Iran: Dig We Must, With North Korean Help

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July 9, 2007: In central Iran, satellite photos revealed several tunnels being dug into a mountain near a nuclear weapons research facility. Several other nuclear research facilities have had some of their operations moved underground, but this tunneling operation is one of the most ambitious "protective" efforts yet undertaken. Iranian officials have been to North Korea, and seen the extensive underground facilities there. It's possible, even likely, that North Korean engineers are lending their expertise (for a fee) to assist the Iranians in their tunnel construction. Tunnels for industrial facilities are not quite the same as highway, aqueduct or mining tunnels, which Iran has many of.

July 8, 2007: Officials openly speak of a "plot" among reformers to encourage opposition to the government by trying to publish stories about government incompetence and inefficiency. In response, more restrictions are being placed on "anti-government" media.

July 7, 2007:Iranian officials were allowed to meet with five Iranians captured in Iraq last January. Iran insists the five are diplomats, while the U.S. says they are officers in the Al Quds Force, an organization that assists terrorist activities outside of Iran. The U.S. has gotten some information about Iranian terrorist operations from the five captives, but isn't giving out many details, and is not responding much to Iranian demands that the five be freed.

July 6, 2007: The senior religious leader (and thus supreme leader of the country), Ayatollah Ali Khamenei, has promised to ease up on the treatment of women. In the last year, the government has demanded, often with physical force, that Iranian women conform more to Islamic conservative rules of behavior. This has been very unpopular, and now the supreme leader of the religious dictatorship, has seen fit to respond. No details were provided, so this may just be a PR stunt.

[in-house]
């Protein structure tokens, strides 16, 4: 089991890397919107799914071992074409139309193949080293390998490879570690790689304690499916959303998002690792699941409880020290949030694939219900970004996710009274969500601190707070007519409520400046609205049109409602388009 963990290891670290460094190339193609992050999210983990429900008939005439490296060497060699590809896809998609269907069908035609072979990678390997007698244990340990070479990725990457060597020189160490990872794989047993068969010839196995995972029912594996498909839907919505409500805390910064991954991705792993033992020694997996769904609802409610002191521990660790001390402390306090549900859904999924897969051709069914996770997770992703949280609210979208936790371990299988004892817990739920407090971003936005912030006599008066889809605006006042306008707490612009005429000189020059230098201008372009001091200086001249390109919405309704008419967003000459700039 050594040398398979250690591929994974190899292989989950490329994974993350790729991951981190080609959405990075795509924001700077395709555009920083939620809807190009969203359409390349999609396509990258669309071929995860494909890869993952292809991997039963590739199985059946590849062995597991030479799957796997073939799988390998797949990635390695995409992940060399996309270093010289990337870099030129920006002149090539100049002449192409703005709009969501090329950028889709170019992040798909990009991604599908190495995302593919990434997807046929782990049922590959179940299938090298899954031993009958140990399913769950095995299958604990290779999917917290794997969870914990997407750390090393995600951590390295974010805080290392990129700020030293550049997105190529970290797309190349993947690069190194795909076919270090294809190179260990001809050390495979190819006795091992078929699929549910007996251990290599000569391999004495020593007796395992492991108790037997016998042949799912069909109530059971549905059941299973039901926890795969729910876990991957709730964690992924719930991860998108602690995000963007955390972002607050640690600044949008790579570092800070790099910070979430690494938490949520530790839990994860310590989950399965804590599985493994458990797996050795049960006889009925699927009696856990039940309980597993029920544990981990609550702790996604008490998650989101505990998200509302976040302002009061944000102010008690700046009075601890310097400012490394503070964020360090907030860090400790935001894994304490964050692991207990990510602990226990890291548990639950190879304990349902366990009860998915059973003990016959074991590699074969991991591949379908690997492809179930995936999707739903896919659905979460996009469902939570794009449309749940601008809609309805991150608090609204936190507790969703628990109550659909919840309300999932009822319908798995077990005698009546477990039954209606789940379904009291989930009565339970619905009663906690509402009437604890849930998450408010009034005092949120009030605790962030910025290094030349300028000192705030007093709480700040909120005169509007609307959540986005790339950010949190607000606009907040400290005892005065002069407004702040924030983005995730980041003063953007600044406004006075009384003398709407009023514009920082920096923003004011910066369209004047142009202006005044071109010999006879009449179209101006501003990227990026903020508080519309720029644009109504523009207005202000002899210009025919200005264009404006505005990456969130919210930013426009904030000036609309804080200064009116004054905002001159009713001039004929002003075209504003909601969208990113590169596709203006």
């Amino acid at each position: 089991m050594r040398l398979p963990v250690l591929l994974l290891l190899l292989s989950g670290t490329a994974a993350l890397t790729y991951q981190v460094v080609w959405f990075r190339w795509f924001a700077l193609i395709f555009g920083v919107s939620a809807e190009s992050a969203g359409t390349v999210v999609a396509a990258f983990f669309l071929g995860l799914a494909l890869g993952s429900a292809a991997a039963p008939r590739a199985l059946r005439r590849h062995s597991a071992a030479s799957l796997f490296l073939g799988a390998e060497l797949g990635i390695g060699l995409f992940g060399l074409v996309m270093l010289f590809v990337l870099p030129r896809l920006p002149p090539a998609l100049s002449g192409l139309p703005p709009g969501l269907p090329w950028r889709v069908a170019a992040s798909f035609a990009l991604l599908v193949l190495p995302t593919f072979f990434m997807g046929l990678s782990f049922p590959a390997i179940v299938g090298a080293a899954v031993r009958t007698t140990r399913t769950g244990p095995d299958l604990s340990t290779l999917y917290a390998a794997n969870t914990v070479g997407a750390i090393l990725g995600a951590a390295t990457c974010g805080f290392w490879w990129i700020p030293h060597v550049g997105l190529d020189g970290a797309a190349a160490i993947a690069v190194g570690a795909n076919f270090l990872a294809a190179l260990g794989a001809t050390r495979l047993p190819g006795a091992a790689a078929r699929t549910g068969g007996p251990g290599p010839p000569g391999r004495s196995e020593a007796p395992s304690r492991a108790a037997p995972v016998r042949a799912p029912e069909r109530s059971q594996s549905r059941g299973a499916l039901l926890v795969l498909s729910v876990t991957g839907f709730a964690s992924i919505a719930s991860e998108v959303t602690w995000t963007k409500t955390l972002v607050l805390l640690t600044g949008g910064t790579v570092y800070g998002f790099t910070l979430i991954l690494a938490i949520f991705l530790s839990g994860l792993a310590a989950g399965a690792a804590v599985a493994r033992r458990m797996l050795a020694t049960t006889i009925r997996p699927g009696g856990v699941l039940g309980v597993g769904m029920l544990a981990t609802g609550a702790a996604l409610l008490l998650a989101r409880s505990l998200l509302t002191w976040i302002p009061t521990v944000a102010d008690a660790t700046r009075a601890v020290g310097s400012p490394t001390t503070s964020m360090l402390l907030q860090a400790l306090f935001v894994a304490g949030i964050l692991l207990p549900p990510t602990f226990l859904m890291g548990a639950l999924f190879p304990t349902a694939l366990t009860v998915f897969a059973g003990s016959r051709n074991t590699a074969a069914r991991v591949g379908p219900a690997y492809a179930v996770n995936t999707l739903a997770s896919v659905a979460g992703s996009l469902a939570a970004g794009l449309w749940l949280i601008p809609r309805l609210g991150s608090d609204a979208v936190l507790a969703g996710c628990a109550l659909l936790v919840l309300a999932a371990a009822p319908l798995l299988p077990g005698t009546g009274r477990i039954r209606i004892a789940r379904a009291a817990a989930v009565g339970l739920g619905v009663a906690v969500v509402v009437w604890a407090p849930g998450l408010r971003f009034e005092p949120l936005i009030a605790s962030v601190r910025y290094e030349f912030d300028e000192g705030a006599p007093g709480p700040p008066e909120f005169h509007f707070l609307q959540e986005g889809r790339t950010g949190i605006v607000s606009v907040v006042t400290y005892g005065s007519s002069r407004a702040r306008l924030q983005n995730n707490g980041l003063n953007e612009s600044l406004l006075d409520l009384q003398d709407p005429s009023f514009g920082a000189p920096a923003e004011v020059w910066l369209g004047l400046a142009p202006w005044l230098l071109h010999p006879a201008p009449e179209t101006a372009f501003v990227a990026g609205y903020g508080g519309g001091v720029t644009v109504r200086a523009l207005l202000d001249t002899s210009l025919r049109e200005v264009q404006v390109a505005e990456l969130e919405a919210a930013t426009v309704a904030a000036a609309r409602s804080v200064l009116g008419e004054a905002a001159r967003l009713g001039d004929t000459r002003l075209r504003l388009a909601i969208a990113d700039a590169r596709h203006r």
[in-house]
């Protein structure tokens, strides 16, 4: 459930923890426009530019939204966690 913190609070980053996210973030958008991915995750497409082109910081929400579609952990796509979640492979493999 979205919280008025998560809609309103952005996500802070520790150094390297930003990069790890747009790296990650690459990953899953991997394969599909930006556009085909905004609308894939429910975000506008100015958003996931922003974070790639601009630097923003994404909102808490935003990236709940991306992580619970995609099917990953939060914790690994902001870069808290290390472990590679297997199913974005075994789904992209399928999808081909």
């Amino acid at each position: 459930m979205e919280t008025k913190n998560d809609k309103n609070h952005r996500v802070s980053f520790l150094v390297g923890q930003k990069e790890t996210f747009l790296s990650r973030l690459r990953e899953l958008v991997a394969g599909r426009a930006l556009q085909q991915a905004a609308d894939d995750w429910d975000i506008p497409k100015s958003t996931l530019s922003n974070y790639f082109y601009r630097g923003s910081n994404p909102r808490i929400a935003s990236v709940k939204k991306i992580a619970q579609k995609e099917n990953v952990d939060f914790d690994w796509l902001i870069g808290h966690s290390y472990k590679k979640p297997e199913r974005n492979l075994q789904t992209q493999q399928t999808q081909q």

July 5, 2007: Four North Korean mini-subs are on their way to Iran, and it's unclear if any efforts will be made to stop them. The most common North Korean mini-subs displace nearly a hundred tons, and thus cannot be flown in.There are, however, submersible speedboats, that are 40 feet long and displace only ten tons. These could be flown in.

July 4, 2007: The government has arrested nearly a hundred people in the wake of anti-gasoline rationing riots. The new restrictions on gasoline sales are meant to save about $4 billion a year in gasoline subsidies (the fuel sells for much less than in neighboring countries, so much of it is smuggled out for profit). After the recent 25 percent price hike, gasoline costs about 40 cents a gallon. Venezuela has agreed to sell Iran gasoline, in an attempt to avoid shortages, and more unrest.

July 3, 2007: One of the hundred or so reformist or moderate newspapers and magazines closed in the last seven years, was allowed to resume publication 42 days ago. But now it is closed again, with no specific reason given. Closing down these publications has been very unpopular, and the information they contained was often available anyway, via the Internet. But print on paper appears to make the government nervous.

July 2, 2007: The U.S. is releasing more evidence of Iranian support for terrorism in Iraq. The latest data shows how Hizbollah personnel from Lebanon are organizing and leading terrorist groups in Iraq. Some of these Hizbollah men have been captured, along with documents. Iran and Hizbollah deny everything.

 

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